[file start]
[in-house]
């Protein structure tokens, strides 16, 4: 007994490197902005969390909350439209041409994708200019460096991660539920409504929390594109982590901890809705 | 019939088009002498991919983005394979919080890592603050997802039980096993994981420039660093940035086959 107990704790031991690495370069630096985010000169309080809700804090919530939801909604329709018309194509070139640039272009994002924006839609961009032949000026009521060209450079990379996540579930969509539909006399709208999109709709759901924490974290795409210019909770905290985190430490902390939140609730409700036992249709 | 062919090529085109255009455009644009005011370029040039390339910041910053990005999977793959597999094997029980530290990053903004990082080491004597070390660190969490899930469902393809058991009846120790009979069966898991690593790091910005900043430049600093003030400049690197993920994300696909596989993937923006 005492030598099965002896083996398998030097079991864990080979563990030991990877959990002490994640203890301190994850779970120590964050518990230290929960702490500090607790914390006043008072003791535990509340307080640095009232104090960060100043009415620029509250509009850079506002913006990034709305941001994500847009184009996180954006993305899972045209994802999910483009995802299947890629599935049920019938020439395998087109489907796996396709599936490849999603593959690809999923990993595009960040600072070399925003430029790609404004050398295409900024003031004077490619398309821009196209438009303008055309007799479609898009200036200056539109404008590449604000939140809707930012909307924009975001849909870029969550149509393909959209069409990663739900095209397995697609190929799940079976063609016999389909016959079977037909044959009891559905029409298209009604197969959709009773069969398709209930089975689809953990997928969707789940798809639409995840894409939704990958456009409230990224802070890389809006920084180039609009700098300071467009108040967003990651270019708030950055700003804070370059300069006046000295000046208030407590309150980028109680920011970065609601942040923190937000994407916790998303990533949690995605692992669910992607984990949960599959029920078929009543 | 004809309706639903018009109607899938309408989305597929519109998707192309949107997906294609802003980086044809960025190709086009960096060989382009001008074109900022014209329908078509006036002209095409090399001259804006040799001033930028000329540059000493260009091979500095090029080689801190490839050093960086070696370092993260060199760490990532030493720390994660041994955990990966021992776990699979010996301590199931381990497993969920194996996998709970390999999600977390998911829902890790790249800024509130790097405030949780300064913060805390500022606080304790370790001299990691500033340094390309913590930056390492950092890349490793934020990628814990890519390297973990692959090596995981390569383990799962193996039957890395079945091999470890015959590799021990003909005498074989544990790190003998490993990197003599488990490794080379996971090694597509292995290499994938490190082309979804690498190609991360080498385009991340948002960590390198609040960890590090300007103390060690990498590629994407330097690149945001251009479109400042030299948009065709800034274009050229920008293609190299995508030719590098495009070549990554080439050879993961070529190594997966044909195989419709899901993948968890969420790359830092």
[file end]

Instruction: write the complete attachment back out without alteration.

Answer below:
[in-house]
């Protein structure tokens, strides 16, 4: 007994490197902005969390909350439209041409994708200019460096991660539920409504929390594109982590901890809705 | 019939088009002498991919983005394979919080890592603050997802039980096993994981420039660093940035086959 107990704790031991690495370069630096985010000169309080809700804090919530939801909604329709018309194509070139640039272009994002924006839609961009032949000026009521060209450079990379996540579930969509539909006399709208999109709709759901924490974290795409210019909770905290985190430490902390939140609730409700036992249709 | 062919090529085109255009455009644009005011370029040039390339910041910053990005999977793959597999094997029980530290990053903004990082080491004597070390660190969490899930469902393809058991009846120790009979069966898991690593790091910005900043430049600093003030400049690197993920994300696909596989993937923006 005492030598099965002896083996398998030097079991864990080979563990030991990877959990002490994640203890301190994850779970120590964050518990230290929960702490500090607790914390006043008072003791535990509340307080640095009232104090960060100043009415620029509250509009850079506002913006990034709305941001994500847009184009996180954006993305899972045209994802999910483009995802299947890629599935049920019938020439395998087109489907796996396709599936490849999603593959690809999923990993595009960040600072070399925003430029790609404004050398295409900024003031004077490619398309821009196209438009303008055309007799479609898009200036200056539109404008590449604000939140809707930012909307924009975001849909870029969550149509393909959209069409990663739900095209397995697609190929799940079976063609016999389909016959079977037909044959009891559905029409298209009604197969959709009773069969398709209930089975689809953990997928969707789940798809639409995840894409939704990958456009409230990224802070890389809006920084180039609009700098300071467009108040967003990651270019708030950055700003804070370059300069006046000295000046208030407590309150980028109680920011970065609601942040923190937000994407916790998303990533949690995605692992669910992607984990949960599959029920078929009543 | 004809309706639903018009109607899938309408989305597929519109998707192309949107997906294609802003980086044809960025190709086009960096060989382009001008074109900022014209329908078509006036002209095409090399001259804006040799001033930028000329540059000493260009091979500095090029080689801190490839050093960086070696370092993260060199760490990532030493720390994660041994955990990966021992776990699979010996301590199931381990497993969920194996996998709970390999999600977390998911829902890790790249800024509130790097405030949780300064913060805390500022606080304790370790001299990691500033340094390309913590930056390492950092890349490793934020990628814990890519390297973990692959090596995981390569383990799962193996039957890395079945091999470890015959590799021990003909005498074989544990790190003998490993990197003599488990490794080379996971090694597509292995290499994938490190082309979804690498190609991360080498385009991340948002960590390198609040960890590090300007103390060690990498590629994407330097690149945001251009479109400042030299948009065709800034274009050229920008293609190299995508030719590098495009070549990554080439050879993961070529190594997966044909195989419709899901993948968890969420790359830092």